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Frankenstein: Penetrating the Secrets of Nature

Preface


An oil painting of an eagle, whose wings span the width of the canvas, tears Prometheus' powerfully muscled body with its sharp talons, rips open his side, and devours his liver. Prometheus Bound, 1611-1612. Peter Paul Rubens (1577-1640). Photographic reproduction of an oil painting. Courtesy of The Granger Collection, New York.
Prometheus Bound, 1611-1612. Peter Paul Rubens (1577-1640). Photographic reproduction of an oil painting. Courtesy of The Granger Collection, New York.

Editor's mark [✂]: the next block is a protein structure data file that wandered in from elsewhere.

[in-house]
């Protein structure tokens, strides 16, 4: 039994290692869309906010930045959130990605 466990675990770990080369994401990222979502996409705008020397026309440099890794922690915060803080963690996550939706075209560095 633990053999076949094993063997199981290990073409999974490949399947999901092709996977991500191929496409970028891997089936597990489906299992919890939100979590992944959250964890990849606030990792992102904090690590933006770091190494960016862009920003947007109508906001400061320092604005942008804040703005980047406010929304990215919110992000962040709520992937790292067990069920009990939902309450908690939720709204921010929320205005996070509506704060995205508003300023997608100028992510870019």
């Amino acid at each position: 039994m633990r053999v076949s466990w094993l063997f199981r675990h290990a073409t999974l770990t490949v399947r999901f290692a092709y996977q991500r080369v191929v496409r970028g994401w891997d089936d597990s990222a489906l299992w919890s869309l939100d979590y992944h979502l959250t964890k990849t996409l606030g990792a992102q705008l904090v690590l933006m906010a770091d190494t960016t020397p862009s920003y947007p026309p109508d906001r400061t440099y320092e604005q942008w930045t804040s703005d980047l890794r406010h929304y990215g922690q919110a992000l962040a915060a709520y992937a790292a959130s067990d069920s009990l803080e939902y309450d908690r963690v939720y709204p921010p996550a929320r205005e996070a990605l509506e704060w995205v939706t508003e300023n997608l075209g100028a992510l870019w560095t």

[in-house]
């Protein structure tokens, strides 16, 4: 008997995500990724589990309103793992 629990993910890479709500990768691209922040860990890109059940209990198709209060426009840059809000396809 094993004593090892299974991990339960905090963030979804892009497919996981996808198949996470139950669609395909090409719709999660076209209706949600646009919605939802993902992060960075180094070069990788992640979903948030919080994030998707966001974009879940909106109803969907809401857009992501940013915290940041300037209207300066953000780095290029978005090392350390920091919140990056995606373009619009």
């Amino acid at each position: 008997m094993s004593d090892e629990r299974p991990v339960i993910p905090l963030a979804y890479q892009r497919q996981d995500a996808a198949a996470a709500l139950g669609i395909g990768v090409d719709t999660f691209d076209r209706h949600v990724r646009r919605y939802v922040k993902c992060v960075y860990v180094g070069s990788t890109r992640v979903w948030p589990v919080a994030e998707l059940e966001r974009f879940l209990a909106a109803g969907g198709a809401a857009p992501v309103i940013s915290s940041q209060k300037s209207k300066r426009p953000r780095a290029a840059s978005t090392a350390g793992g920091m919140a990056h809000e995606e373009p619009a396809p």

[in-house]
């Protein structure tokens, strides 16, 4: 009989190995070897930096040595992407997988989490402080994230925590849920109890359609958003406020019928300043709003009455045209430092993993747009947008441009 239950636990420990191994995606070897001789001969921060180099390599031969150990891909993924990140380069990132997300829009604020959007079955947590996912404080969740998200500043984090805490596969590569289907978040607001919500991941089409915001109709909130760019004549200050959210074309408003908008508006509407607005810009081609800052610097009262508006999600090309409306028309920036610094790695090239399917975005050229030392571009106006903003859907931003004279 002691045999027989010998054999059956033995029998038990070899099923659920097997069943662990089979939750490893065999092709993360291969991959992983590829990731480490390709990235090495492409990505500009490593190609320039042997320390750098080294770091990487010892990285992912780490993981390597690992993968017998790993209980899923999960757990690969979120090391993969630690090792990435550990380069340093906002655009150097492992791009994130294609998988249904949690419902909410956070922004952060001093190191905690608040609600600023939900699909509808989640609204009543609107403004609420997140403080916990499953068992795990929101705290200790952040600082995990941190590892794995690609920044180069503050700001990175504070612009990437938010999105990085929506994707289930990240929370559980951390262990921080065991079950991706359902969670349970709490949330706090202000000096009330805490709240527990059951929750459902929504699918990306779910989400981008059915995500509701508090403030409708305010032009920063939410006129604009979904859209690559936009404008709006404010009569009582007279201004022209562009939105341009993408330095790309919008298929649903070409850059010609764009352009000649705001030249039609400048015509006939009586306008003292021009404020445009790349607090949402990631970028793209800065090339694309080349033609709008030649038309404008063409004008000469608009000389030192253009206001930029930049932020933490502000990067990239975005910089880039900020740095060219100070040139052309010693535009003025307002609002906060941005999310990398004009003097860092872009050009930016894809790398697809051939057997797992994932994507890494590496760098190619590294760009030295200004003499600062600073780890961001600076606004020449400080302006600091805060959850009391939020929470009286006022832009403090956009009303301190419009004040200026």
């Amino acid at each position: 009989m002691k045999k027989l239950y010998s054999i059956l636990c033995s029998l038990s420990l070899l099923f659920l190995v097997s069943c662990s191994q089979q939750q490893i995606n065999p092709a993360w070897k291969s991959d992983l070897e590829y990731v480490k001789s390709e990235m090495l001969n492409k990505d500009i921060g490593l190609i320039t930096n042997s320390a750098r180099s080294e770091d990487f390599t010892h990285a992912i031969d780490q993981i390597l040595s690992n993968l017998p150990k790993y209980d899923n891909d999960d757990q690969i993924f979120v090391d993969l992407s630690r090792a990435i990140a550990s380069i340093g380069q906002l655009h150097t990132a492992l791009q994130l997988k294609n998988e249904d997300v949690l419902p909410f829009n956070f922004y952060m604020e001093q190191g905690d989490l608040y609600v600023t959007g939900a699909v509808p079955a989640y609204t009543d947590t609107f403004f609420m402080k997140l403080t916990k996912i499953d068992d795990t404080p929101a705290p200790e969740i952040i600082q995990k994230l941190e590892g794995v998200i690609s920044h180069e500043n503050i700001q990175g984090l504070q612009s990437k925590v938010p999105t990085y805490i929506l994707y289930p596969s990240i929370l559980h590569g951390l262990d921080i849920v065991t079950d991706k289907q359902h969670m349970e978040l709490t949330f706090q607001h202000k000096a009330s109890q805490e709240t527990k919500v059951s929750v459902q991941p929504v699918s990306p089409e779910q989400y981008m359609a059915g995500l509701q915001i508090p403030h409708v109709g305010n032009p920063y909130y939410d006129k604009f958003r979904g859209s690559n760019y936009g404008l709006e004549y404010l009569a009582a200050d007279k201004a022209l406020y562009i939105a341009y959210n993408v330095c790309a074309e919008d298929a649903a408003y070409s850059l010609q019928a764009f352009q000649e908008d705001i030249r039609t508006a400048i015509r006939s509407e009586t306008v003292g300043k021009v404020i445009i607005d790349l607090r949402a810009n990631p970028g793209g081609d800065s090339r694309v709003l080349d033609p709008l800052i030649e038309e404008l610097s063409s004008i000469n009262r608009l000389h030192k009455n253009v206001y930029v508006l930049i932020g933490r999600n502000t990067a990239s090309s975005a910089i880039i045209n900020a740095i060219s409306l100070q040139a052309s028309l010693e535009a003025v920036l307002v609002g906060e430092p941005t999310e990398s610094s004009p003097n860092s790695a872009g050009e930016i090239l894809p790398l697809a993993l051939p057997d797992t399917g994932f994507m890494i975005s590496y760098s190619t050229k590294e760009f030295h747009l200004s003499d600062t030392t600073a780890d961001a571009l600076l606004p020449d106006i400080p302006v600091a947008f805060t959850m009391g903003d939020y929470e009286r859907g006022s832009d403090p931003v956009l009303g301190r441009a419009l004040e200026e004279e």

Mary Shelley subtitled her novel "The Modern Prometheus." According to the Greeks, Prometheus stole fire from the gods. As punishment, he was chained to a rock, where an eagle each day plucked at his liver. Haughty Prometheus sought fire for human betterment — to make tools and warm hearts. Similarly, Mary Shelley's arrogant scientist, Victor Frankenstein, claimed "benevolent intentions, and thirsted for the moment when I should put them in practice." Frankenstein endures not only because of its infamous horrors but for the richness of the ideas it asks us to confront — human accountability, social alienation, and the nature of life itself. These passages illuminate some of them.